The lavenders (Lavandula) are a genus of 39 species of flowering plants in the mint family, Lamiaceae. An Old World genus, distributed from Macaronesia (Cape Verde and Canary Islands and Madeira) across Africa, the Mediterranean, South-West Asia, Arabia, Western Iran and South-East India. It is thought the genus originated in Asia but is most diversified in its western distribution.
The genus includes annuals, herbaceous plants, subshrubs, and small shrubs. The native range extends across the Canary Islands, North and East Africa, Southern Europe and the Mediterranean, Arabia and India. Because the cultivated forms are planted in gardens worldwide, they are occasionally found growing wild as garden escapees, well beyond their natural range. However, since lavender cross-pollinates easily, there are countless variations within the species. The color of the flowers of some forms has come to be called lavender.
The ancient Greeks called the lavender herb nardus, after the Syrian city of Naarda. It was also commonly called nard. Lavender was one of the holy herbs used in the biblical Temple to prepare the holy essence, and nard is mentioned in the Song of Solomon.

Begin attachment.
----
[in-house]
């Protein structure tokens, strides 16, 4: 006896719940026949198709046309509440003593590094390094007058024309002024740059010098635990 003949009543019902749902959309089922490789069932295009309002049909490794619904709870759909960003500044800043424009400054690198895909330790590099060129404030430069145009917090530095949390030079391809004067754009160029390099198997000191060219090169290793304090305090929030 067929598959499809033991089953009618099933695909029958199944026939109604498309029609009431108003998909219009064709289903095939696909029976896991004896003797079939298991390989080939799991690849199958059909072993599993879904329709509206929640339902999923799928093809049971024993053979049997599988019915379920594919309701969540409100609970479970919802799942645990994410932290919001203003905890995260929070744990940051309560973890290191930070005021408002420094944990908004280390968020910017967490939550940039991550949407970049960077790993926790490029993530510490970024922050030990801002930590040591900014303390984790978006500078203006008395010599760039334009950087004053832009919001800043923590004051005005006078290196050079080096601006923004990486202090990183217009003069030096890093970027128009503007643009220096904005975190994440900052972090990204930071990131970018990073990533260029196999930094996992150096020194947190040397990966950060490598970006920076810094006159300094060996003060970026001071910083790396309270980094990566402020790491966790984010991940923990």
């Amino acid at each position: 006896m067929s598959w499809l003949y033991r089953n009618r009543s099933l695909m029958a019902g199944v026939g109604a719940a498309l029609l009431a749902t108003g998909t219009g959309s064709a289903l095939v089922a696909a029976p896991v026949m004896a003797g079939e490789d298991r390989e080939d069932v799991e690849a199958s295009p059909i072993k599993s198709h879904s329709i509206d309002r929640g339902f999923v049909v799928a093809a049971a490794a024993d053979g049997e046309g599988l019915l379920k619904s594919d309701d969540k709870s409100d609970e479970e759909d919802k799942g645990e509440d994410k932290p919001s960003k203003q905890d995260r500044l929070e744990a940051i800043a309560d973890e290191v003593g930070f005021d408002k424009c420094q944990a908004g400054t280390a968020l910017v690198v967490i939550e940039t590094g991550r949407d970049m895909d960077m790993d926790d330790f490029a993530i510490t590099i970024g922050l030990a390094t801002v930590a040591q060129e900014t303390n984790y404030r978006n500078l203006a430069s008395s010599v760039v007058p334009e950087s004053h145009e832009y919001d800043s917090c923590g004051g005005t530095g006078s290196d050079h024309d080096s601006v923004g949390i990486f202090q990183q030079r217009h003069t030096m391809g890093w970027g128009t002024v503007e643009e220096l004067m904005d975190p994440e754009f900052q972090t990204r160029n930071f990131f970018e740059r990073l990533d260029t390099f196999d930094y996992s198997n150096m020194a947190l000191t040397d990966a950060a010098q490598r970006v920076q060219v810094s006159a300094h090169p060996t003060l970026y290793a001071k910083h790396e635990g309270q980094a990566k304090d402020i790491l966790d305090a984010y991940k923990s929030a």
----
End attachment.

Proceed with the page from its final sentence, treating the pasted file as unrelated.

During Roman times, flowers were sold for 100 denarii per pound, which was about the same as a month’s wages for a farm laborer, or fifty haircuts from the local barber. Lavender was commonly used in Roman baths to scent the water, and it was thought to restore the skin. Its late Latin name was lavandarius, from lavanda (things to be washed), from the verb lavare (to wash). When the Roman Empire conquered southern Britain, the Romans introduced lavender. The Greeks discovered early on that lavender if crushed and treated correctly would release a relaxing fume when burned.